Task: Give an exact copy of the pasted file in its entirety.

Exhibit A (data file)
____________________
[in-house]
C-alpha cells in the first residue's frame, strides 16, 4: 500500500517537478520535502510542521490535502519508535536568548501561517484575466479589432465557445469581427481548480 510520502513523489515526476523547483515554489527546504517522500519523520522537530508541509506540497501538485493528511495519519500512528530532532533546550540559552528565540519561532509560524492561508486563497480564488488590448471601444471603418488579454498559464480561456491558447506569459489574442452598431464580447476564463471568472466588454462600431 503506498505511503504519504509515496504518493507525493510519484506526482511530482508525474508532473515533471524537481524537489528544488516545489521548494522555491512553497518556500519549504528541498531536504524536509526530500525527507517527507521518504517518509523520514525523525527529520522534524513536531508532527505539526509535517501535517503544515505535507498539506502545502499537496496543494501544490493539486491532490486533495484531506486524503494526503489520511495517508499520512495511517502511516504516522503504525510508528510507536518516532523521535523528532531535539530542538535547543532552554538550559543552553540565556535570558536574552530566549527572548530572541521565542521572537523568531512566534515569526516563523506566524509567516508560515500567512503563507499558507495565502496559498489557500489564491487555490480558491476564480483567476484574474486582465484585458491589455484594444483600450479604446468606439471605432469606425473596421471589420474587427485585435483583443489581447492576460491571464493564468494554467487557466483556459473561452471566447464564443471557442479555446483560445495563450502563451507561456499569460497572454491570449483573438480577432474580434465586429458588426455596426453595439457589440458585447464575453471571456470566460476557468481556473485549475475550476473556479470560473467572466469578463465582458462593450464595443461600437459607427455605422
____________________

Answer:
[in-house]
C-alpha cells in the first residue's frame, strides 16, 4: 500500500517537478520535502510542521490535502519508535536568548501561517484575466479589432465557445469581427481548480 510520502513523489515526476523547483515554489527546504517522500519523520522537530508541509506540497501538485493528511495519519500512528530532532533546550540559552528565540519561532509560524492561508486563497480564488488590448471601444471603418488579454498559464480561456491558447506569459489574442452598431464580447476564463471568472466588454462600431 503506498505511503504519504509515496504518493507525493510519484506526482511530482508525474508532473515533471524537481524537489528544488516545489521548494522555491512553497518556500519549504528541498531536504524536509526530500525527507517527507521518504517518509523520514525523525527529520522534524513536531508532527505539526509535517501535517503544515505535507498539506502545502499537496496543494501544490493539486491532490486533495484531506486524503494526503489520511495517508499520512495511517502511516504516522503504525510508528510507536518516532523521535523528532531535539530542538535547543532552554538550559543552553540565556535570558536574552530566549527572548530572541521565542521572537523568531512566534515569526516563523506566524509567516508560515500567512503563507499558507495565502496559498489557500489564491487555490480558491476564480483567476484574474486582465484585458491589455484594444483600450479604446468606439471605432469606425473596421471589420474587427485585435483583443489581447492576460491571464493564468494554467487557466483556459473561452471566447464564443471557442479555446483560445495563450502563451507561456499569460497572454491570449483573438480577432474580434465586429458588426455596426453595439457589440458585447464575453471571456470566460476557468481556473485549475475550476473556479470560473467572466469578463465582458462593450464595443461600437459607427455605422